Violin Concerto No.1 in G minor, Op.26
Scheherazade, Symphonic Suite – Op.35
London Symphony Orchestra
Reviewed by: Andrew Morris
Reviewed: 15 December, 2010
Venue: Barbican Hall, London
In some ways, György Ligeti’s early and totally uncharacteristic Concerto Românesc resembled a scaled down Scheherazade. Leader Roman Simovic wove a chirruping and chattering solo part into the four short movements, and the third one rose to stirringly lavish climaxes. This 1951 score is from a time when Ligeti’s music still clearly bore the marks of his teacher, Zoltán Kodály, and of his predecessor, Béla Bartók. But scratch a little further and there’s a hint of Shostakovich in pictorial mode, particularly in the subdued Andantino which opens the work, which seems informed by the same Jewish musical texture evident in the Shostakovich’s slightly earlier Fourth String Quartet. Like Shostakovich, Ligeti suffered at the hands of the censors and his boisterous Concerto was promptly banned. Even though the sensitivity of those official ears is hard to believe now, there’s something decidedly mischievous about the work’s conclusion which suspends a twittering violin line above a wandering horn, intercut by jabbing chords from the orchestra. The rambunctious energy of the finale and the delicacy of the work’s earlier passages were caught brilliantly by the LSO.
Scheherazade’s exotic tales were equally vivid. Pappano brought the work’s longer view into focus with ease, expertly pacing the music to produce maximum weight and momentum. The undulations of ‘The Sea and Sinbad’s Ship’ rocked forcefully, with the LSO producing a remarkable body of sound. Although some quieter ensemble moments in the wind were not as unified as they might have been (though Pappano had an equal hand in their uncertainty), moments of climax were thrillingly exact, particularly in the ‘Festival of Baghdad’ section of the finale. Most enchanting of all was ‘The Young Prince and Princess’, its tender melody tenderly phrased by the strings, quieter moments eliciting wonderful solos from wind and brass. Roman Simovic once again featured, affable and seductive in his solo passages representing the storyteller of the title; this Scheherazade found the LSO playing at the peak of its powers.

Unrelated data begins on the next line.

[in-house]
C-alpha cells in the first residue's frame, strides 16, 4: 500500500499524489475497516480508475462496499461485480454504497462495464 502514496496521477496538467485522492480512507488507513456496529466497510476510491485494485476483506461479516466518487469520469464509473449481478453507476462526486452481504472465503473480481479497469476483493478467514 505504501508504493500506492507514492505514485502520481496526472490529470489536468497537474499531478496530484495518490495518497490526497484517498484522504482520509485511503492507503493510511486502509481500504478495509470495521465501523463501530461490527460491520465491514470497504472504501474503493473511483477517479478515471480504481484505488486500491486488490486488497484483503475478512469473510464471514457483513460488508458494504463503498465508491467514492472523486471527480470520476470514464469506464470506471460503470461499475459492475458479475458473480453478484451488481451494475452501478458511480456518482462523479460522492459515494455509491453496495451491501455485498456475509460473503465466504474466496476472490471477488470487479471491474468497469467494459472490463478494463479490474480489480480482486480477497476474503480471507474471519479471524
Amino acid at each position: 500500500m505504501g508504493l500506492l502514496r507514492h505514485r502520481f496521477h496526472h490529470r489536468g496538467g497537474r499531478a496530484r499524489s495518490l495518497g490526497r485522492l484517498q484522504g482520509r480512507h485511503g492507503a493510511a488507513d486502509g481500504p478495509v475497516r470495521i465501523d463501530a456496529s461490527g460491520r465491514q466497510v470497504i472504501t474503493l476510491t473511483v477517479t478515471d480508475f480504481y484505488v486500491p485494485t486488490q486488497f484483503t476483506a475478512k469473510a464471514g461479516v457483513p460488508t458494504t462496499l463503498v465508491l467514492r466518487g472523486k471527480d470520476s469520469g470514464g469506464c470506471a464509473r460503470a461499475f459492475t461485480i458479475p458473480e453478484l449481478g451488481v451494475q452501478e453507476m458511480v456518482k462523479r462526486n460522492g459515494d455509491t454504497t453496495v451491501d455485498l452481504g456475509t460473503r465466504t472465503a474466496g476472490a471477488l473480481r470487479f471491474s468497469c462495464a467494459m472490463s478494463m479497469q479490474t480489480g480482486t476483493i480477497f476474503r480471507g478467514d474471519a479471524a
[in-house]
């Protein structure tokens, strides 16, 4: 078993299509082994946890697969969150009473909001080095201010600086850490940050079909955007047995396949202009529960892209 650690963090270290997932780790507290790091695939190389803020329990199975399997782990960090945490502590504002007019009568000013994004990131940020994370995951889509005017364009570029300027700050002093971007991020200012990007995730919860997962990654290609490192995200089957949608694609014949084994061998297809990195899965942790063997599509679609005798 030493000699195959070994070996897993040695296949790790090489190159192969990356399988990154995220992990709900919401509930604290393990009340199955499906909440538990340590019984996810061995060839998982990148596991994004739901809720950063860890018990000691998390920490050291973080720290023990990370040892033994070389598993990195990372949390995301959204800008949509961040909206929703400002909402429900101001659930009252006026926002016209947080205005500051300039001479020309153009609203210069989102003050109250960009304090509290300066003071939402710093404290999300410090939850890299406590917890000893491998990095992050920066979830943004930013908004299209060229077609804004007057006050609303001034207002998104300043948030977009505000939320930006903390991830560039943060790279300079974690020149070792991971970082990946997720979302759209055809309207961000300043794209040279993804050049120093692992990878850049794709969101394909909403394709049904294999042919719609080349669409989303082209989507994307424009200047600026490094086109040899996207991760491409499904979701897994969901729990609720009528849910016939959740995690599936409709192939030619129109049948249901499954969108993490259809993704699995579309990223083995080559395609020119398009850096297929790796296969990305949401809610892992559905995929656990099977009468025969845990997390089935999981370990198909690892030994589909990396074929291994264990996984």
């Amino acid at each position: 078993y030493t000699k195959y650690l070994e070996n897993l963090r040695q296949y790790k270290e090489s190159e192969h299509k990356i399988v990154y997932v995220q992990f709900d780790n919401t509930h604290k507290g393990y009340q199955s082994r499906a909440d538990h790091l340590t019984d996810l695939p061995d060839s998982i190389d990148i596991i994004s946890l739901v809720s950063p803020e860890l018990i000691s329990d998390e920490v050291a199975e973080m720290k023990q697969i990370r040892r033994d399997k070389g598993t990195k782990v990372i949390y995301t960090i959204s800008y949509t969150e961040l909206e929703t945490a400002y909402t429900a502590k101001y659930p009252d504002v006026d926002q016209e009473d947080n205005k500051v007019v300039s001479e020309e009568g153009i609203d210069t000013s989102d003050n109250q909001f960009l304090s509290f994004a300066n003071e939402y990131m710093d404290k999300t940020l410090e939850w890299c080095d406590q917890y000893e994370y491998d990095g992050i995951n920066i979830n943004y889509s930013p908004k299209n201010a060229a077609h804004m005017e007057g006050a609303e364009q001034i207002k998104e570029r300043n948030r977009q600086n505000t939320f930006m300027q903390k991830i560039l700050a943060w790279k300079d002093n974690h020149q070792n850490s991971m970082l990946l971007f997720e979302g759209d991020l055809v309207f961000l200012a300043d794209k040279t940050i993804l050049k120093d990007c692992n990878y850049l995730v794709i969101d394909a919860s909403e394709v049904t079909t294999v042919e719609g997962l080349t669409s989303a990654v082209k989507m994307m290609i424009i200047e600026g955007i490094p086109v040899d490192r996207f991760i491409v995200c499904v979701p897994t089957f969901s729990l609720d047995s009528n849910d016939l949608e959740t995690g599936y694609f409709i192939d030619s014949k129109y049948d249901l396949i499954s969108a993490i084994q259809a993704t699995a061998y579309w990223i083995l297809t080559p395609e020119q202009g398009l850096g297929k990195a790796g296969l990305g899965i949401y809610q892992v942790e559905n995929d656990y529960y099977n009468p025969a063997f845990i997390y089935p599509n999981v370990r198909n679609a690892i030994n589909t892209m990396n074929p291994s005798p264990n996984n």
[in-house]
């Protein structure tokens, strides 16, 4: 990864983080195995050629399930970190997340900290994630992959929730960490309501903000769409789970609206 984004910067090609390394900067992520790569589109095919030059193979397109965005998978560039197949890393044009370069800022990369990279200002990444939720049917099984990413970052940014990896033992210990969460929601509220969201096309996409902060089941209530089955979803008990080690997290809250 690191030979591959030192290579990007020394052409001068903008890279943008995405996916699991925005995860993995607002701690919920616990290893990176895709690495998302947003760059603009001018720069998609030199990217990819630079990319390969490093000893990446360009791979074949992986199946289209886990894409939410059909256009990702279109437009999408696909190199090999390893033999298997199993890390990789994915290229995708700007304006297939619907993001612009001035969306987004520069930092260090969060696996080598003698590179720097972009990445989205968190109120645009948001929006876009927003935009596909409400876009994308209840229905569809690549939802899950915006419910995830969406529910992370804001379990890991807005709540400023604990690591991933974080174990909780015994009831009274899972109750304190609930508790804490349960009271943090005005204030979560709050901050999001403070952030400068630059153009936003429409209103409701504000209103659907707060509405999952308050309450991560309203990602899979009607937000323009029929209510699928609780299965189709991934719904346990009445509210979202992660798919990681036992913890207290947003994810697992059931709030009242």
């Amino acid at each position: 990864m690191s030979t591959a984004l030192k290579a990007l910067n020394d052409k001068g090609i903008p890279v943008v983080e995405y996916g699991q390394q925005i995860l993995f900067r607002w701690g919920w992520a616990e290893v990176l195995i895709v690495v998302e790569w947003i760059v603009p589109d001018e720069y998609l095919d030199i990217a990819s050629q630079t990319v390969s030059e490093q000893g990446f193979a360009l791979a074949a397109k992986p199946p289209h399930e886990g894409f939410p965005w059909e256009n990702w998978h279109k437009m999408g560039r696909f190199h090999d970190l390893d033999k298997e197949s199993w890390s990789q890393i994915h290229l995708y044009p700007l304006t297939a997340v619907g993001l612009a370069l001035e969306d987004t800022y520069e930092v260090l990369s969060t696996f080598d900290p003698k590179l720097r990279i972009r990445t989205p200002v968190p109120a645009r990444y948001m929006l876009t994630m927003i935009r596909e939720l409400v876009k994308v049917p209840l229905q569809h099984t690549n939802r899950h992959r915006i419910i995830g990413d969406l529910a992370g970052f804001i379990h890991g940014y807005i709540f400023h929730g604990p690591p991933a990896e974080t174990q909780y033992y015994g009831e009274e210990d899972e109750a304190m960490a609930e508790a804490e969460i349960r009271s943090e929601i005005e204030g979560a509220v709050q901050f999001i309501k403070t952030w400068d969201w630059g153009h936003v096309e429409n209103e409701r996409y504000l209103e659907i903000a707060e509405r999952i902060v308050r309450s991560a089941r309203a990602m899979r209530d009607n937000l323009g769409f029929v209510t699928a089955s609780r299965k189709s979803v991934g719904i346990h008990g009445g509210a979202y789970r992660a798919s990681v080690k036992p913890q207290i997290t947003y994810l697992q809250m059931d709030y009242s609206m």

Bruch’s First Violin Concerto is an immoveable fixture in concert schedules, but Midori wasn’t the soloist to make the case for its ubiquity. The LSO’s wind section produced the darkest, most concentrated hue in the opening chords and Midori responded, initially, with a small but pure tone. But this gave way to an aggressive bullying of the music which she continued into the leaping melody of the third movement. In the first movement’s calmer second theme her tight and ultra-fast vibrato negated warmth and in the Adagio her introspection led to her sound retreating further and further into the orchestral texture; the coda had a crystalline beauty to it, but ultimately Midori was consistently out-classed by the orchestra.